We agree that the prosecutor's failure to respond fully to a Brady request may impair the adversary process in this manner. And the more specifically the defense requests certain evidence, thus putting the prosecutor on notice of its value, the more reasonable it is for the defense to assume from the nondisclosure that the evidence does not exist, and to make pretrial and trial decisions on the basis of this assumption. This possibility of impairment does not necessitate a different standard of materiality, however, for under the Strickland formulation the reviewing court may consider directly any adverse effect that the prosecutor's failure to respond might have had on the preparation or presentation of the defendant's case. The reviewing court should assess the possibility that such effect might have occurred in light of the totality of the circumstances and with an awareness of the difficulty of reconstructing in a post-trial proceeding the course that the defense and the trial would have taken had the defense not been misled by the prosecutor's incomplete response.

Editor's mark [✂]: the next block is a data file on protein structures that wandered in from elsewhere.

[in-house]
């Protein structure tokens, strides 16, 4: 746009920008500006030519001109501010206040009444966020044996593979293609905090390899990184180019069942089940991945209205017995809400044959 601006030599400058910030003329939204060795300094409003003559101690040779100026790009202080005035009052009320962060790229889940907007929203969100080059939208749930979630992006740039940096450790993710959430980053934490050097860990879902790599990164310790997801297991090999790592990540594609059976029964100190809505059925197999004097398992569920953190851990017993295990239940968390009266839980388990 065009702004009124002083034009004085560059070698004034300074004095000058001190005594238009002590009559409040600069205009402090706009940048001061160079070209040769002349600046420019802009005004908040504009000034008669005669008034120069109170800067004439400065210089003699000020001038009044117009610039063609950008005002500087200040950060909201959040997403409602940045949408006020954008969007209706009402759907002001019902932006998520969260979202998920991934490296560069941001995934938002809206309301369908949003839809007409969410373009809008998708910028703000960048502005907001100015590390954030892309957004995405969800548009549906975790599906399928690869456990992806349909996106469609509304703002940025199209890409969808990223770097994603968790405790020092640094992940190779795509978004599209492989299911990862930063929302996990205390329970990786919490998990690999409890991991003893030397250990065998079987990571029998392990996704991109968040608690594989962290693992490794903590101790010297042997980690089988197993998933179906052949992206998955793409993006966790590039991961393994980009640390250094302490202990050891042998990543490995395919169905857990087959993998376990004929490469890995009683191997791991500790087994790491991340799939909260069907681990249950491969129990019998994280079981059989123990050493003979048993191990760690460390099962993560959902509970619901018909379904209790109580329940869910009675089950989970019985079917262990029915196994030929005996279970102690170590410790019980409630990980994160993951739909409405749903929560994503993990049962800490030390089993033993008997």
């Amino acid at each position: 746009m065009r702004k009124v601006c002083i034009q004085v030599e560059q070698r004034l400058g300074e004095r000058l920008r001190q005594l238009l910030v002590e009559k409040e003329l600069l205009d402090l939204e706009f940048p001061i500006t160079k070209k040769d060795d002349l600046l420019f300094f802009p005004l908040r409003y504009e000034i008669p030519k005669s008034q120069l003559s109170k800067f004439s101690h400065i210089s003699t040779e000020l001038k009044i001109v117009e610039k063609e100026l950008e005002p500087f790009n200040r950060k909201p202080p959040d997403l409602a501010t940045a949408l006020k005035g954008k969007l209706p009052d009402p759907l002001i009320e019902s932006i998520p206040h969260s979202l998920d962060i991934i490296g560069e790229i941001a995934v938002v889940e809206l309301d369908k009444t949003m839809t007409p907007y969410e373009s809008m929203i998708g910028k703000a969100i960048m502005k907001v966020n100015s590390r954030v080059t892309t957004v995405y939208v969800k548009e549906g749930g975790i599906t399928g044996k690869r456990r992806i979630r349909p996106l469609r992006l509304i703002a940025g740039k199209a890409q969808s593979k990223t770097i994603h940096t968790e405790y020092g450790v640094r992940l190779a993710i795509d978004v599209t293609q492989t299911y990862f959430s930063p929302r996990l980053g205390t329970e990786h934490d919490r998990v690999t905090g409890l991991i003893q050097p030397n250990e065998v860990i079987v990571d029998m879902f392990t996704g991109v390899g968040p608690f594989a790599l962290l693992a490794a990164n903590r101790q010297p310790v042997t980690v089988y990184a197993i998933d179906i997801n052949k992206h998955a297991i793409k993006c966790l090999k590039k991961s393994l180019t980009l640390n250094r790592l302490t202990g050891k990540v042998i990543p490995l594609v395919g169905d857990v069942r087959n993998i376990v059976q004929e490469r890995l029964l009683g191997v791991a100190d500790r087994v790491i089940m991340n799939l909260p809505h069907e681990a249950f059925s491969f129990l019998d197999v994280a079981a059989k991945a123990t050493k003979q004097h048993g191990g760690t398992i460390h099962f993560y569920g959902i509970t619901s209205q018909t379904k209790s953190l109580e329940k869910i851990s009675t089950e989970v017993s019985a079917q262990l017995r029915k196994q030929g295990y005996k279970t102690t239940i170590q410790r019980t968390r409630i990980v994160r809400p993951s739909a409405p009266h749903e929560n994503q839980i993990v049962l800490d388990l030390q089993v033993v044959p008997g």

In the present case, we think that there is a significant likelihood that the prosecutor's response to respondent's discovery motion misleadingly induced defense counsel to believe that O'Connor and Mitchell could not be impeached on the basis of bias or interest arising from inducements offered by the Government. Defense counsel asked the prosecutor to disclose any inducements that had been made to witnesses, and the prosecutor failed to disclose that the possibility of a reward had been held out to O'Connor and Mitchell if the information they supplied led to "the accomplishment of the objective sought to be obtained . . . to the satisfaction of [the Government]." App. 22 and 23. This possibility of a reward gave O'Connor and Mitchell a direct, personal stake in respondent's conviction. The fact that the stake was not guaranteed through a promise or binding contract, but was expressly contingent on the Government's satisfaction with the end result, served only to strengthen any incentive to testify falsely in order to secure a conviction. Moreover, the prosecutor disclosed affidavits that stated that O'Connor and Mitchell received no promises of reward in return for providing information in the affidavits implicating respondent in criminal activity. In fact, O'Connor and Mitchell signed the last of these affidavits the very day after they signed the ATF contracts. While the Government is technically correct that the blank contracts did not constitute a "promise of reward," the natural effect of these affidavits would be misleadingly to induce defense counsel to believe that O'Connor and Mitchell provided the information in the affidavits, and ultimately their testimony at trial recounting the same information, without any "inducements."